Indigenous Peoples’ Day Rocks!

Saturday, October 9, 2021 from 10:30 a.m. – 6:30 p.m. 
(Rain Date Sunday, October 10, 2021)

Town of Stowe Stowe Events Fields, Weeks Hill Rd.

Stowe Vibrancy will celebrate the second Indigenous Peoples’ Day in Stowe.  It promises to be day long event of culture, education, and music, including blessings by Chief of the Abenaki Nation, Abenaki drummers, Native American singers, authors and storytellers, vendors and artisans. Read here for more details.

As the day winds down the rock performances begin at 3:30 pm. Purchase tickets for the concert here.


A HUGE thank you to our sponsors and partners, the generous contributions of our 2020 donors, the incomparable Joanne Shenandoah, members of the Nulhegan Abenaki Tribe, musicians and performers, and you the attendees of this event.  

Fire Keepers (Gifts of $1000+)


The Alchemist

Barr Law Group

Ferro Jewelers

John Fusco and Richela Renkun

The Green Mountain Inn

No Bull Project

Stowe Aviation

Stowe Music Center

The UPS Store

Allies (Gifts of $500 – $1000)

The Butchery


Grunts Move Junk


In Company Clothing


Everybody Water

Guayaki Yerba Mate

Friends (Gifts up to $500)

Edward Jones

Akwesasne Boys & Girls Club

Joe Louis Walker (Cherokee Nation descent) – NPR Music has called him “a legendary boundary-pushing icon of modern blues.”
Blues Hall of Fame inductee, multiple Grammy & WC Handy Award winner ,Joe Louis Walker is one of the most heralded blues artists of our time. Walker has recorded with BB King, James Cotton, Bonnie Raitt, Taj Mahal, Branford Marsalis, and Ike Turner. Walker has become an international ambassador for the blues overseas, having played at countless festivals throughout Europe, South America, Australia, the Middle East, and Asia. Joe Louis Walker is already being referred to within the blues world as a “living legend.” However, as Walker himself would say, “the best is yet to come!”


Jesse Bowman Bruchac, is a Nulhegan Abenaki citizen, traditional storyteller, musician, and Abenaki language instructor. As one of the last fluent speakers of Western Abenaki, he works vigorously to revitalize the language and culture. His efforts have led to the creation of a Western Abenaki website, Youtube channel, Facebook group, and a number of bilingual publications.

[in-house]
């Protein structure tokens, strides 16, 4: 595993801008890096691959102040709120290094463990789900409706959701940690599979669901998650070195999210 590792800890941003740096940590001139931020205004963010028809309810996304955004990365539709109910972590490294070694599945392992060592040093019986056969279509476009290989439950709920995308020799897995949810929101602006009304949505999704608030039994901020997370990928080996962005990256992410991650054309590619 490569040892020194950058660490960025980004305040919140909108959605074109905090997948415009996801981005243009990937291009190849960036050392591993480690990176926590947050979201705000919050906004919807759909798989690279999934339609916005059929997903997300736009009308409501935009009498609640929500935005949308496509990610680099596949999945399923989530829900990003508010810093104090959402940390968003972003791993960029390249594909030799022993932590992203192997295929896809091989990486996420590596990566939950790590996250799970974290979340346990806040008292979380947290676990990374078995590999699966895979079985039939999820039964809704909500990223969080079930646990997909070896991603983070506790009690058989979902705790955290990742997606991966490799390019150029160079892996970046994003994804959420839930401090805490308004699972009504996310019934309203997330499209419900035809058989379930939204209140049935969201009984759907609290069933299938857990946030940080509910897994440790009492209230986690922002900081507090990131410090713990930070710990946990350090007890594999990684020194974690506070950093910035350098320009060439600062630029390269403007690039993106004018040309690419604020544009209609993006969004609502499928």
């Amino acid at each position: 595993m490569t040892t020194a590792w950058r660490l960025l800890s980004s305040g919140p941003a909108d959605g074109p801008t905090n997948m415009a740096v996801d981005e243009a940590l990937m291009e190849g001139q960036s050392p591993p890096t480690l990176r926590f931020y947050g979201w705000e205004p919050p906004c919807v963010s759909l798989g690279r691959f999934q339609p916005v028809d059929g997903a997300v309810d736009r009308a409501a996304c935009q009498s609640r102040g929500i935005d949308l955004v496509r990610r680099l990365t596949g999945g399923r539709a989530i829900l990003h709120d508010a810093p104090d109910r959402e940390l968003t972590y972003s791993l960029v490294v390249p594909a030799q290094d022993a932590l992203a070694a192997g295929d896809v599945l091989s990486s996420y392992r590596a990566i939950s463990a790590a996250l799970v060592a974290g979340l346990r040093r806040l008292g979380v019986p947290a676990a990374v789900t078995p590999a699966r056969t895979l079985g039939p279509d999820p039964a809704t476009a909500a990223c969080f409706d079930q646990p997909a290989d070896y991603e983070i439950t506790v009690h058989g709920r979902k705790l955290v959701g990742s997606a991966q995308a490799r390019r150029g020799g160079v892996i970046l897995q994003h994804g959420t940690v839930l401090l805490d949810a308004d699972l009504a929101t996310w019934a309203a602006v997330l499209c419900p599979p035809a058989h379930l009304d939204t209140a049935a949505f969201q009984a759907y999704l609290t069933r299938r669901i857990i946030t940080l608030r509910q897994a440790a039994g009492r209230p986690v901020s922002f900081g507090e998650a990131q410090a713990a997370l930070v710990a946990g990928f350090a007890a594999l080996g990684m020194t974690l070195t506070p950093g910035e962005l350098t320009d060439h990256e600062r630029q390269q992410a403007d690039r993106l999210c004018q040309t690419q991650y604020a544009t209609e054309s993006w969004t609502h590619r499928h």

As a musician he has produced several albums of Abenaki music, including traditional drum, rattle and flute. He has opened for The Grateful Dead, Bob Dylan, and performed at Woodstock ’94. He won the Best Storyteller Competition at Indian Summer in Milwaukee in 1995. Jesse has also acted as consultant, translator, composer, and language coach for programs on AMC, National Geographic, and PBS.

Jesse began learning stories, songs, and language as a child from elders and his father Joseph. He has traveled throughout the United States visiting schools and universities to share Northeastern Native American traditional stories, music, language, history and culture for over two decades. He continues to learn and teach the language, including at the University of Southern Maine.





Dave Keller, one of the finest blues and soul musicians of his generation, is on the rise, earning two nominations for a Blues Music Award for Best Soul/Blues Album, winning the International Blues Challenge ‘Best Self-Released CD Award’, and being chosen for Downbeat Magazine’s ‘Best Recordings of the Year’.
Dave has performed for audiences across the U.S., including major festivals such as the North Atlantic Blues Fest, Discover Jazz Fest and PA Blues Fest, and many of the finest clubs, including B.B. King’s in Memphis and Biscuits and Blues in San Francisco. In addition to his own recordings, Keller has co-written and recorded with legendary guitarist Ronni Earl. He tours regularly with Mississippi soul/blues master Johnny Rawls.
Based in Vermont since 1993, Dave found fertile ground to grow his audience and has become a household name here. Famous for his live-wire shows, he can often be found fifty feet out in the crowd, teasing fiery licks from his trusty Stratocaster, and singing off-mike with his audience.
Peter Schmeeckle, Musical Director of Indigenous Peoples’ Day Rocks, grew up in Barre, Seattle, and Los Angeles. He served as a drummer in the Marines and has been active in the jazz scenes in Honolulu, Los Angeles, Seattle, and San Diego.
For the past five years he has worked as a freelance percussionist, and teaches multiple instruments out of the Stowe Music Center.
Jeremy Hill is one of Vermont’s top double bassists. Hailing from Waterbury and teaching in Waitsfield, he is one of the area’s finest jazz musicians and has been a part of the Stowe Jazz Festivals’ after-hours house band at Doc Ponds with the Sklarkestra every year of the festival.


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